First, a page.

The Case for Kamala Harris

As I round up my cases for potential “endorsements” among the 2020 Democratic presidential candidates – of which there are not quite as many as the 2018 Montgomery County Council At-Large race, but almost – I’d like to make a case for a more-or-less “establishment” pick: Kamala Harris.

Let’s face it. Maryland voters generally vote to protect the Democratic establishment. We house federal government employees here, as well as lobbyists, corporate lawyers, and socially progressive business executives – many of whom may have their hearts in the right place on many issues but at the end of the day err on the side of not disrupting the status quo. Hillary Clinton beat Bernie by over 30 points here, after all. This all being said, some “establishment” candidates are less bad than others – and some make rather compelling cases for being the DNC-friendly candidate that progressives could actually get excited about.

Enter Kamala Harris.

Known for being a tough-as-nails prosecutor, she’s done nothing but shine in the Senate hearings, grilling both Brett Kavanaugh and AG William Barr. She’s been relentless and passionate and knows where to jab where it really hurts, and this will make Trump crumble – or better yet, throw a meltdown – during general election debates. As a woman Attorney General of color in California, I will give her the benefit of the doubt when coming down on the more authoritarian side of issues such as the state’s truancy program. As a progressive, I would disagree with this more hardline position, but knowing the barriers that women of color face in this field, her commitment to being a no-nonsense prosecutor has enabled her to overcome systemic career obstacles.

I’d also give her the benefit of the doubt when it comes to the bold, progressive ideas that Bernie Sanders has made central to the Democratic primary discussion, such as medicare for all and voting rights for those serving time in prison. Harris appears to be still feeling out her position on these issues, which indicates that she has the most potential of the establishment-friendly candidates to be pulled leftward. In her interview this winter on Pod Save America, she wavered on Medicare for All, initially jumping on the progressive bandwagon but somewhat stumbling when pressed on whether or not she would favor eliminating private health insurance. This response isn’t perfect, but it is superior to Biden’s, Klobuchar’s, and Buttigieg’s flat-out NO. In a similar vein, Kamala’s CNN townhall featured a much-repeated response when pressed on the boldest progressive positions (prisoners’ voting rights come to mind): “I’m open to having that conversation.”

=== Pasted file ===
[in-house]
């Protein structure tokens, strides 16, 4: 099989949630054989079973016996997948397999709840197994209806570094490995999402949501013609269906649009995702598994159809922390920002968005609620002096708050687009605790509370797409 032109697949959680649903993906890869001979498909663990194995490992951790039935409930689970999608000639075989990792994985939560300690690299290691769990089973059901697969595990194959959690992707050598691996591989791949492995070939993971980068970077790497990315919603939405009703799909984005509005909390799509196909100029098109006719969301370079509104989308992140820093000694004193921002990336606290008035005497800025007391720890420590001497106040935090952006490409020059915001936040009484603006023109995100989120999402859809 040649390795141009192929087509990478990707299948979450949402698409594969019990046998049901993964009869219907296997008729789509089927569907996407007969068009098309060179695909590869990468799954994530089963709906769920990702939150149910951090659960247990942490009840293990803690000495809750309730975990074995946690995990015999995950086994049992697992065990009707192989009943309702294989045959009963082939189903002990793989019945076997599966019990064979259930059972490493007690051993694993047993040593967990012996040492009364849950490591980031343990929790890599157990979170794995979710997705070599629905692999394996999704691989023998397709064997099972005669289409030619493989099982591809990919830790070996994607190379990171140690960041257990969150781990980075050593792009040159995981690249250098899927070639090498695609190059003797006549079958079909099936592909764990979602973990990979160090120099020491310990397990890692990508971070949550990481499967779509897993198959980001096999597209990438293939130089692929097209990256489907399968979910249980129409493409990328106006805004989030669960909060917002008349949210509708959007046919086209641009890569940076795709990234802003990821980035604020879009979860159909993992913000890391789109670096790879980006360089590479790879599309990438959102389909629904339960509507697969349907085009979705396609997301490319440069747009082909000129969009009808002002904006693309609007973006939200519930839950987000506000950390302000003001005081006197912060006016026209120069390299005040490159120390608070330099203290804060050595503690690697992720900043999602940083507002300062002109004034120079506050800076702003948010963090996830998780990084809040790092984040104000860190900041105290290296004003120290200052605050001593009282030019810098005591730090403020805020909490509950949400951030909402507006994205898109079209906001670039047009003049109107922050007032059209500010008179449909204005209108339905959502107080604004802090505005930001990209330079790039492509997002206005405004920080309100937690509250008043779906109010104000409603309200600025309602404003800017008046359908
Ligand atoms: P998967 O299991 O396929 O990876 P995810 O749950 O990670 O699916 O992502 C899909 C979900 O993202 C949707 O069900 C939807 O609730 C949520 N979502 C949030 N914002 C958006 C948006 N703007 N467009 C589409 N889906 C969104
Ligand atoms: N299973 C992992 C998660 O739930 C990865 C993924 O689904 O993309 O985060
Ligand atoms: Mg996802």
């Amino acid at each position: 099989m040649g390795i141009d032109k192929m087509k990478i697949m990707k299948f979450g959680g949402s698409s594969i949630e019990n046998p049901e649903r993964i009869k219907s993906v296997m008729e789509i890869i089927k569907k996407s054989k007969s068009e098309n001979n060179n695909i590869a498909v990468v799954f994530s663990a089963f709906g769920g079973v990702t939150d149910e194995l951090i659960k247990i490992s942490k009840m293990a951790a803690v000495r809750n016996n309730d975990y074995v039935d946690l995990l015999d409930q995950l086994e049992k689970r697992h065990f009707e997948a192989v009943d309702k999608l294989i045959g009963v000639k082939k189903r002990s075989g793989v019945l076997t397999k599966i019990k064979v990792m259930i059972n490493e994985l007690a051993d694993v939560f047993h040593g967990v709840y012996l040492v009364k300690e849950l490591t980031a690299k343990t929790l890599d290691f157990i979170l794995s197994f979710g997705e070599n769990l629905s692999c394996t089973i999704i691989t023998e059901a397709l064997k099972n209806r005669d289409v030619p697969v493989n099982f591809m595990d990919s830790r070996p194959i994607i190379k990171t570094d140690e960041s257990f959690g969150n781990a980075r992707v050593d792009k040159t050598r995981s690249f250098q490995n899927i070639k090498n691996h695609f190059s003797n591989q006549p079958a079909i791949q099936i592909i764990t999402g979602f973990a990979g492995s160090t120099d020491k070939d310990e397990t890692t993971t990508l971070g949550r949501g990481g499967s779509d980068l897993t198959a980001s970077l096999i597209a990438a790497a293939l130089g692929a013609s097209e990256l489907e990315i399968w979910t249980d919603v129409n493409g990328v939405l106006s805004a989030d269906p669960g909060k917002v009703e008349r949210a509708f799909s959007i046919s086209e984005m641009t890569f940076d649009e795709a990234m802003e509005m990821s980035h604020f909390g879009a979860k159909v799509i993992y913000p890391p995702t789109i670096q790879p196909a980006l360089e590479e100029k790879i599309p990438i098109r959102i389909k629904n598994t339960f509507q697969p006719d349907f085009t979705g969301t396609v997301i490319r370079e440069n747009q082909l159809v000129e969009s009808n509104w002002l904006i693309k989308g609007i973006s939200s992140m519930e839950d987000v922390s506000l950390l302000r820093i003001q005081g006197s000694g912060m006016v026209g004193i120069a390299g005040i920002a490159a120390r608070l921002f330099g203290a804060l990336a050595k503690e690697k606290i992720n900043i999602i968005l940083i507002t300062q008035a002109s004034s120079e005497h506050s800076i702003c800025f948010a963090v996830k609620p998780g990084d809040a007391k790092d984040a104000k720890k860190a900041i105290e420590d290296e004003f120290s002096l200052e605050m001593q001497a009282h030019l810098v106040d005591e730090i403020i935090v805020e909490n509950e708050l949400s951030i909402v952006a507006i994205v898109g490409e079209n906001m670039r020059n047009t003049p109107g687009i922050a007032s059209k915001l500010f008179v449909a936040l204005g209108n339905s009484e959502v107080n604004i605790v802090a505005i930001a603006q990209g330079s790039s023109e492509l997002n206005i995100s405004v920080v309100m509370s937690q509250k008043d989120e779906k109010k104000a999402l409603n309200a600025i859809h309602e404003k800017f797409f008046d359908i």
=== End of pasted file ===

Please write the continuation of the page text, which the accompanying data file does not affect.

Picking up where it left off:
Again, these responses aren’t perfect. In fact, they could be among the weakest, most waffling-politician-y responses you could get to the real probing questions – and Kamala knows a thing or two about relentless, probing questions. Still, it shows her as a potential ally.

Harris speaks in a way that shows she is relatable and likeable. She cracks jokes, she laughs, she speaks very matter-of-factly, and she isn’t boring. She wants to be liked. This could be a “politician thing,” but it could be used to our advantage. If she wants to be liked, then she wants to be liked by progressives. She knows that she needs us and she is willing to listen and take our ideas seriously.  For these reasons, if you are voting in a state whose delegates are more than certain to go to a comparatively DNC-approved, Rachel Maddow-MSNBC-friendly candidate, Kamala Harris might be a wise choice.

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